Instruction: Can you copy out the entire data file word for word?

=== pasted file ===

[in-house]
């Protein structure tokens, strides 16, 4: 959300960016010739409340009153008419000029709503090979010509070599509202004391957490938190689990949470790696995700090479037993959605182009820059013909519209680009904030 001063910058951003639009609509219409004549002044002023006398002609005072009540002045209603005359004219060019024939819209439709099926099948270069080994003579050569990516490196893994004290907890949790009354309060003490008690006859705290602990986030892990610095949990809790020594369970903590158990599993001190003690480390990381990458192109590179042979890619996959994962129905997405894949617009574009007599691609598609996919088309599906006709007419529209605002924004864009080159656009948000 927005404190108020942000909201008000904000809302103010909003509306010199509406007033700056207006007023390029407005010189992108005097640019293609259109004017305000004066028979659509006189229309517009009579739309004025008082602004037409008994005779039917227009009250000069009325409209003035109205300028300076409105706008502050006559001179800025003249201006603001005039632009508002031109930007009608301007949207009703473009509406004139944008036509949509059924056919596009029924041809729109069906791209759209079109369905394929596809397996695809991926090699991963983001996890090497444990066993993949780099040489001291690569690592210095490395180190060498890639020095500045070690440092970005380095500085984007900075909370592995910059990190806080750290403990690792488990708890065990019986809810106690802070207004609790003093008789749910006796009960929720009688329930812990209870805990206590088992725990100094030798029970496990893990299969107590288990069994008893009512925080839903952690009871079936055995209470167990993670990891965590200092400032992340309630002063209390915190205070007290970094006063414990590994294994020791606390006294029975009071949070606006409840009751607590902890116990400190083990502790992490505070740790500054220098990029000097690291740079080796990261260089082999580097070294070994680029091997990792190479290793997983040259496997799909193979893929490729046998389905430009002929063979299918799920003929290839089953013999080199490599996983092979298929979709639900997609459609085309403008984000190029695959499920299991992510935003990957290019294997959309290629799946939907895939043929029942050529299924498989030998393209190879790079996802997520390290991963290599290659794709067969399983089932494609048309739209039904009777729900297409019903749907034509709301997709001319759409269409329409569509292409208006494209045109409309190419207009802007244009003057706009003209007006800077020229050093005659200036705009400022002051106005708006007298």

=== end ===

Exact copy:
[in-house]
């Protein structure tokens, strides 16, 4: 959300960016010739409340009153008419000029709503090979010509070599509202004391957490938190689990949470790696995700090479037993959605182009820059013909519209680009904030 001063910058951003639009609509219409004549002044002023006398002609005072009540002045209603005359004219060019024939819209439709099926099948270069080994003579050569990516490196893994004290907890949790009354309060003490008690006859705290602990986030892990610095949990809790020594369970903590158990599993001190003690480390990381990458192109590179042979890619996959994962129905997405894949617009574009007599691609598609996919088309599906006709007419529209605002924004864009080159656009948000 927005404190108020942000909201008000904000809302103010909003509306010199509406007033700056207006007023390029407005010189992108005097640019293609259109004017305000004066028979659509006189229309517009009579739309004025008082602004037409008994005779039917227009009250000069009325409209003035109205300028300076409105706008502050006559001179800025003249201006603001005039632009508002031109930007009608301007949207009703473009509406004139944008036509949509059924056919596009029924041809729109069906791209759209079109369905394929596809397996695809991926090699991963983001996890090497444990066993993949780099040489001291690569690592210095490395180190060498890639020095500045070690440092970005380095500085984007900075909370592995910059990190806080750290403990690792488990708890065990019986809810106690802070207004609790003093008789749910006796009960929720009688329930812990209870805990206590088992725990100094030798029970496990893990299969107590288990069994008893009512925080839903952690009871079936055995209470167990993670990891965590200092400032992340309630002063209390915190205070007290970094006063414990590994294994020791606390006294029975009071949070606006409840009751607590902890116990400190083990502790992490505070740790500054220098990029000097690291740079080796990261260089082999580097070294070994680029091997990792190479290793997983040259496997799909193979893929490729046998389905430009002929063979299918799920003929290839089953013999080199490599996983092979298929979709639900997609459609085309403008984000190029695959499920299991992510935003990957290019294997959309290629799946939907895939043929029942050529299924498989030998393209190879790079996802997520390290991963290599290659794709067969399983089932494609048309739209039904009777729900297409019903749907034509709301997709001319759409269409329409569509292409208006494209045109409309190419207009802007244009003057706009003209007006800077020229050093005659200036705009400022002051106005708006007298």